• Kosher animals: This passage has no special beginning. Rather, the passage immediately starts by listing kosher and non-kosher animals. The passage ends with a "why" explanation for the laws of kashrut: "be holy for I am holy", and therefore, do not eat anything impure.
  • Tzaraat: This passage has no special beginning (the first paragraph is just one type of tzaraat). The passage ends with a summary of the types of tzaraat, which is introduced by the formal heading "zot torat hatzaraat".
  • Bodily emissions: This section too begins with specific cases rather than a special beginning. It ends with both a "zot torat ___" summary, as well as a "why" explanation (that Jews not "defile My tabernacle").
  • Sexual sins: The beginning here is somewhat unusual in that it starts with the generalization of not doing "the practice of the land of Egypt/Canaan" - the kind of broad explanation I'd expect to find at the end. However, the end is more involved, repeating this generalization and adding both individual and collective punishments.
  • Sotah: This passage has no special beginning. The end is a "zot torat ___" summary.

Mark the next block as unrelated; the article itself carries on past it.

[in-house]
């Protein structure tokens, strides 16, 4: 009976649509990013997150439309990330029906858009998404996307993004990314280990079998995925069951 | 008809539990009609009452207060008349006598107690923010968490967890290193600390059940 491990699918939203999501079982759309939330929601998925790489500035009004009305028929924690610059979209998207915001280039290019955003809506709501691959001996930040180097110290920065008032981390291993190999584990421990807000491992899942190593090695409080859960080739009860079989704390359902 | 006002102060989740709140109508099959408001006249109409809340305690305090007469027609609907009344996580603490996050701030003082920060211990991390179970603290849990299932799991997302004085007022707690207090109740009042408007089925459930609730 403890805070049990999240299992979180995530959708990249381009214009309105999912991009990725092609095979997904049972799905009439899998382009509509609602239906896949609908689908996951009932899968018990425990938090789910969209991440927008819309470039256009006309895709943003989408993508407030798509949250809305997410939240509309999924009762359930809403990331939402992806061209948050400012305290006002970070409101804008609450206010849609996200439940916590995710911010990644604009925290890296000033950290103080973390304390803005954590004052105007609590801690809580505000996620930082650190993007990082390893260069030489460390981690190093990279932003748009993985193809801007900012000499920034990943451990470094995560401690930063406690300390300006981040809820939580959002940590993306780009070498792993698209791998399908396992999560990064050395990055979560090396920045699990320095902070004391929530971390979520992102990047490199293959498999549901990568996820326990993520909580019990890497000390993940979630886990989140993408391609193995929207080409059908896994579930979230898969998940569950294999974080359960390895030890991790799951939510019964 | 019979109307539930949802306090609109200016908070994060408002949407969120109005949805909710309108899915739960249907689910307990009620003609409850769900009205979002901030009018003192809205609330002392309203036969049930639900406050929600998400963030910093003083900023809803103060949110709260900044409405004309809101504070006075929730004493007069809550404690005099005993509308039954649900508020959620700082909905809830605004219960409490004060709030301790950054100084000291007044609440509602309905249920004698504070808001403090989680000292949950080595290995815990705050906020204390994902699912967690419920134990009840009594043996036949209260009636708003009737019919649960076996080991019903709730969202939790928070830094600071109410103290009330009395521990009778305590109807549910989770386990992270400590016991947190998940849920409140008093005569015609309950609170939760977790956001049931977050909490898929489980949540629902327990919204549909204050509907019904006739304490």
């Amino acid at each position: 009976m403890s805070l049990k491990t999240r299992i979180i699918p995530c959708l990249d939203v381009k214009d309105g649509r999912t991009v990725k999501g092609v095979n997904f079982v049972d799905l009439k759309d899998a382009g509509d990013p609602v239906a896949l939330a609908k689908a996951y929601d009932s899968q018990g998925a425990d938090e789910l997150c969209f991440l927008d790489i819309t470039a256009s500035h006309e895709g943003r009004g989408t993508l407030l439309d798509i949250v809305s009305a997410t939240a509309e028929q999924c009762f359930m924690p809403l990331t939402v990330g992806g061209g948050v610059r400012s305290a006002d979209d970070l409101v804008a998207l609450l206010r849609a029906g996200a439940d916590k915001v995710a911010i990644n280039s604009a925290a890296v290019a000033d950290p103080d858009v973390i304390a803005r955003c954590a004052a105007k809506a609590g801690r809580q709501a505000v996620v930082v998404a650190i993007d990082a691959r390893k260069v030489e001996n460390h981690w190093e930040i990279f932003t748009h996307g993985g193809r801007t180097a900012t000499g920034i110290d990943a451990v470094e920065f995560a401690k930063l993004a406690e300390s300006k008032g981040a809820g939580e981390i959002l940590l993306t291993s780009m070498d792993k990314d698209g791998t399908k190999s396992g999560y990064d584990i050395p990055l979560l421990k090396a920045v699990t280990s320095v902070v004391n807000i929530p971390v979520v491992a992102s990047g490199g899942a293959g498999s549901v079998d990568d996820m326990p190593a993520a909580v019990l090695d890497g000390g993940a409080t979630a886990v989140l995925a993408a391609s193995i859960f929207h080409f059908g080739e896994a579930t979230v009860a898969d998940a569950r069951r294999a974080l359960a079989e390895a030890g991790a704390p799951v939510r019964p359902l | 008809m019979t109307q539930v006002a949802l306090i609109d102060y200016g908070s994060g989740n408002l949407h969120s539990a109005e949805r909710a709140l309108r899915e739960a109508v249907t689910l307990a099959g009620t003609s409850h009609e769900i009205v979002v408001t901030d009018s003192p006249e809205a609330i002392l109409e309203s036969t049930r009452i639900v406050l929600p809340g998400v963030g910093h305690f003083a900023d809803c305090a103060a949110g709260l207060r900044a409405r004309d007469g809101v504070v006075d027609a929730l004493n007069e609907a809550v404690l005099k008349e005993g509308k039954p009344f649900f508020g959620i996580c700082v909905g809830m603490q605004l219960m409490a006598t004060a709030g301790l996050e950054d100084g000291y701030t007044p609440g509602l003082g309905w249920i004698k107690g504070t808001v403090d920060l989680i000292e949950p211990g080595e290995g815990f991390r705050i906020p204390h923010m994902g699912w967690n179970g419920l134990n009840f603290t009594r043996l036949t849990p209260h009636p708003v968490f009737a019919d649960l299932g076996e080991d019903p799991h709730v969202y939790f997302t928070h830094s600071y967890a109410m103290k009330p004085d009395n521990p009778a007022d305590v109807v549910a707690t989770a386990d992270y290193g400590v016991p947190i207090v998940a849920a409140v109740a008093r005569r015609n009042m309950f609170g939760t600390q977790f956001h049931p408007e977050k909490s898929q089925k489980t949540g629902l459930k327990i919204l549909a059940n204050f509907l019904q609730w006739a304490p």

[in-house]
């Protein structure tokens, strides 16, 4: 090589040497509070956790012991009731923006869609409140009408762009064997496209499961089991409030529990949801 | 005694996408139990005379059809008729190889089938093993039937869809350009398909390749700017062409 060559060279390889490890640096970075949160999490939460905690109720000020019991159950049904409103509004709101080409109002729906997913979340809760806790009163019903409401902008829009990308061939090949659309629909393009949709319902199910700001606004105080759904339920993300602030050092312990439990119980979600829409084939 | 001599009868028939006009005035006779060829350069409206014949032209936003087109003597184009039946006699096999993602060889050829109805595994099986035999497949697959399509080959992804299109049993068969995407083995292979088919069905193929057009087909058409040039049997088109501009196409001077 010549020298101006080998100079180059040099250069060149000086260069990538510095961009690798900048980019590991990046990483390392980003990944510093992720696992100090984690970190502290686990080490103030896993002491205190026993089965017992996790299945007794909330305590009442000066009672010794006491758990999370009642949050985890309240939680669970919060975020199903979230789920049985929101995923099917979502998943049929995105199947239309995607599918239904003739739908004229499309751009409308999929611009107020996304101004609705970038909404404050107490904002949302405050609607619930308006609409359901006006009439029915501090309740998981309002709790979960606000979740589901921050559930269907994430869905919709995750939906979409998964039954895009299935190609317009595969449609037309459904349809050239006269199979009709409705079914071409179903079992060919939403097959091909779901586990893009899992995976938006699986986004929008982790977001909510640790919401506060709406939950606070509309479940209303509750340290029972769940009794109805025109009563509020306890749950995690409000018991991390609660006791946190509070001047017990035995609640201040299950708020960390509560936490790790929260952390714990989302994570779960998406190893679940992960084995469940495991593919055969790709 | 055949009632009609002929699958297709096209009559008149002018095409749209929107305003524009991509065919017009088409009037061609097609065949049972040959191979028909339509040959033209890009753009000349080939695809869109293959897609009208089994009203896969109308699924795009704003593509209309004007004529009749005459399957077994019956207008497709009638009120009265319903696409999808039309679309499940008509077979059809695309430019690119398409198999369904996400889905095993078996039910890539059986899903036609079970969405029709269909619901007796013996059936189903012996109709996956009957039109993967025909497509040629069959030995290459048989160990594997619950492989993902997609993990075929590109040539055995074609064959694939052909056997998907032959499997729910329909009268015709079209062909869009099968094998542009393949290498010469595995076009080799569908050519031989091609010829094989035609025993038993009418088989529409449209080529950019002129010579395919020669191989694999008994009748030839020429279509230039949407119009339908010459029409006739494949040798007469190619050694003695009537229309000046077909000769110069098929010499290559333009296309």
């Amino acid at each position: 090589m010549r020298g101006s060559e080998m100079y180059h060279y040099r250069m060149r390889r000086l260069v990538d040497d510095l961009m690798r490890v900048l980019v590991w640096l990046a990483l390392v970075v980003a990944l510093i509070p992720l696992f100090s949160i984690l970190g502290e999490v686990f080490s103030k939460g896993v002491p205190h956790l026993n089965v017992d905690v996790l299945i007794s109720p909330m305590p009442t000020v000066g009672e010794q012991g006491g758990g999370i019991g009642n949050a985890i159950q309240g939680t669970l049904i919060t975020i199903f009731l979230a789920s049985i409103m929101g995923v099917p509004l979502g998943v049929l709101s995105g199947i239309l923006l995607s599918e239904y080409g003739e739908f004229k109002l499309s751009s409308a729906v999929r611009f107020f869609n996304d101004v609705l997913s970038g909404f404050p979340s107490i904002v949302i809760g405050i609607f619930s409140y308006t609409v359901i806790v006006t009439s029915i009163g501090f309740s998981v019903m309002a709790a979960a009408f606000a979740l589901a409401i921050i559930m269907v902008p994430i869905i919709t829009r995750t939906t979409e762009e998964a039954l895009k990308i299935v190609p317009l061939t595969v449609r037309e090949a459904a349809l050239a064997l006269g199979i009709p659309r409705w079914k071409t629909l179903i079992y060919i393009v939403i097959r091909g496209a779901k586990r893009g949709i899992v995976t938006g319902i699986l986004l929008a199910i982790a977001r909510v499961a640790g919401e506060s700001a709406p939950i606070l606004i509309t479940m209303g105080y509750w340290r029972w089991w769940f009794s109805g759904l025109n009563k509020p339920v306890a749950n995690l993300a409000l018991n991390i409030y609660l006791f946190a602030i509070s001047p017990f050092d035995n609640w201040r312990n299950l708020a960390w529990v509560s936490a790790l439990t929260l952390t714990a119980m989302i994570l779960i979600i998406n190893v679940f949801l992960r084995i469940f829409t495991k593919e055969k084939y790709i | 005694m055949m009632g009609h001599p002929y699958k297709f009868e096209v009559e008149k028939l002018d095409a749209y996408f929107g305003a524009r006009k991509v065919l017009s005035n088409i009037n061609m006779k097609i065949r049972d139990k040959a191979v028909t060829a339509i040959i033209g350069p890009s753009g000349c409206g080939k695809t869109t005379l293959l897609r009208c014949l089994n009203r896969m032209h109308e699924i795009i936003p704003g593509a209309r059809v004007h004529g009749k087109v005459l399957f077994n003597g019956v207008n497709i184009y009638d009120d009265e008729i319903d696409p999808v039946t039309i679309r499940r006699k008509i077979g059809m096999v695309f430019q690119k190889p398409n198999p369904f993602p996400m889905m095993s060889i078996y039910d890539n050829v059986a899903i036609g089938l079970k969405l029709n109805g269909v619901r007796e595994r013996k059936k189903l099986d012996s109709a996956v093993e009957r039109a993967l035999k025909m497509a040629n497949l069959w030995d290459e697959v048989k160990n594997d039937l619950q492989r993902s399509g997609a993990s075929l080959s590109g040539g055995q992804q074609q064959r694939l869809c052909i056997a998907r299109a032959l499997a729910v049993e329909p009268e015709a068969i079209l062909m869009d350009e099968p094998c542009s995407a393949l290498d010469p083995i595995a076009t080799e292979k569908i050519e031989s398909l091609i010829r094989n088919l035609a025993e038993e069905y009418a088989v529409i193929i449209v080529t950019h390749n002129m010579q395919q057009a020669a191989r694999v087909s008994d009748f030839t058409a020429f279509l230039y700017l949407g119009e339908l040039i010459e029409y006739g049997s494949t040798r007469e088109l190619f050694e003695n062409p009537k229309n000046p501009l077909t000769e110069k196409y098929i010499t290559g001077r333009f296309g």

• Vows: This passage has no special beginning. The end has a summary of the laws.
(At the end of this post, you can find a table including the various verses for each of these laws, to give a clearer picture of what I'm referring to.) We see that, repeatedly, the summaries and philosophical content of a section come at the end of the section, not the beginning. Normally we expect the opposite: the broad explanations should come at the beginning of the passage, so you are clear about what you are about to learn and why. But the Torah chooses a different way; it mostly withholds the explanations until you are done learning all the laws. Why does the Torah do this? I think it is due to the idea of "naaseh venishma". In all these passages, the Torah wants you to learn and accept the laws WITHOUT necessarily having a clear picture of what their purpose is. You must be willing to obey even if you don't understand. Once you have done that, you can then be taught the ideas that will give you understanding and a broader picture. This is what the midrash says; earlier we suggested the same thing for philosophical reasons; and now I think we see the same idea built into the structure of the Torah's commandments. It has been said that the midrash on a verse is not the simple meaning of that verse. Rather, it is often the simple meaning of a DIFFERENT verse or verses. I think the midrash of "naaseh venishma" is a good example of this. As I argued at the beginning of this essay, this midrash is not actually the meaning of the words "naaseh venishma". But as I argued at the end of the essay, it IS the meaning which can be found in a number of other passages in the Torah.